Freelancer Akhil Sharma didn’t just take freebies for travel articles he wrote for the Wall Street Journal; he also took a free hotel stay for an article he wrote for the New York Times, Jim Romenesko reported this weekend.
The New York Times added an editor’s note to a June 13 travel story of Sharma’s after finding out he stayed at the hotel 51 Buckingham Gate for free. In the article, Sharma named and linked to the hotel he stayed in, and said the concierge helped him making appointments and expressed interest in his research.
Sharma was busted last month for accepting freebies related to three travel stories he wrote for the Wall Street Journal, as iMediaEthics previously wrote. The Journal unpublished those three articles.
The New York Times added an editor’s note to the story in question by Sharma. The story was “London’s Legacy in the Slave Trade.”
The following editor’s note has been added to Sharma’s story for the New York Times:
“Editors’ Note: June 30, 2014: After this article was published, editors learned that the writer had accepted free accommodations from the hotel that is mentioned. Times policy does not allow travel writers to accept such benefits; if editors had known in advance about the arrangement, the article would not have been published.”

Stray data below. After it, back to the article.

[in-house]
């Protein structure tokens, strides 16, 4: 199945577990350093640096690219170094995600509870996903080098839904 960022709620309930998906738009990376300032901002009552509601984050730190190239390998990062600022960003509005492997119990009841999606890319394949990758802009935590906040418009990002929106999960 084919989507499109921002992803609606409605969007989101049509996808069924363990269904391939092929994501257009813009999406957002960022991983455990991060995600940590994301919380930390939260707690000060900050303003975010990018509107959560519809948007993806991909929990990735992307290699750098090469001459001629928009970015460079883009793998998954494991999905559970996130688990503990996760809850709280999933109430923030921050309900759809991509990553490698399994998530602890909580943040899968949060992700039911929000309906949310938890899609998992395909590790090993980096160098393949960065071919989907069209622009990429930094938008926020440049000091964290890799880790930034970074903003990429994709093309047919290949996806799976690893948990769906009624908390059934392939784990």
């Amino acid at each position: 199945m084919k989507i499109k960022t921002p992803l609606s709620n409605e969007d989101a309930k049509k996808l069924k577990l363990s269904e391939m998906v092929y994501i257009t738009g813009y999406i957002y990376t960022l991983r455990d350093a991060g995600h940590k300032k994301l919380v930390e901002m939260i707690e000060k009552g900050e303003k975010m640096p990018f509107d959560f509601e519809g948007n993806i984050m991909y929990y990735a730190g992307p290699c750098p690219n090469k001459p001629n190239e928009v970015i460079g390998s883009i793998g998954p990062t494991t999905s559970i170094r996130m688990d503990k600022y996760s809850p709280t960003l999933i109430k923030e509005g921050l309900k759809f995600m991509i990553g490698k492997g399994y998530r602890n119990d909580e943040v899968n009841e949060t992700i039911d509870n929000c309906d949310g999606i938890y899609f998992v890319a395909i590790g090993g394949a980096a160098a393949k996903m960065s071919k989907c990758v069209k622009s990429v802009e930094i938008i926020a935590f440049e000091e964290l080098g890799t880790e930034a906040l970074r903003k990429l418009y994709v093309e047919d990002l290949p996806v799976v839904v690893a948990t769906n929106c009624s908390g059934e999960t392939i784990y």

The New York Times Ethics in Journalism policy clearly states travel writers can’t accept freebies. The policy says:
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“No writer or editor for the Travel section, whether on assignment or not, may accept free or discounted services of any sort from any element of the travel industry. This includes hotels, resorts, restaurants, tour operators, airlines, railways, cruise lines, rental car companies and tourist attractions.”
Further, editors are instructed not to use freelancers who have taken freebies. The standards dictate that editors “must bear in mind that it is our policy not to give Travel assignments to freelance writers who have previously accepted free services.”
The New York Times guidelines note that freelancers are required to sign a contract informing them of the policy against taking free hotel stays:
“Before being given an assignment, freelance contributors must sign a contract with The Times. These contracts oblige them to take care to avoid conflicts of interests or the appearance of conflict. Specifically, in connection with work for The Times, freelancers will not accept free transportation, free lodging, gifts, junkets, commissions or assignments from current or potential news sources.”
Following the Wall Street Journal‘s unpublishing, New York Times spokesperson Eileen Murphy had originally said Sharma denied accepting “any free benefits in connection with the piece,” Romenesko noted on his website.
iMediaEthics wrote to the New York Times to ask how it learned of the free hotel stay and if it will continue to use Sharma as a writer. Times spokesperson Eileen Murphy told us, “We’re not commenting beyond the editor’s note.”
We’ve also reached out to the hotel in question, 51 Buckingham, to ask how the free hotel stay came about.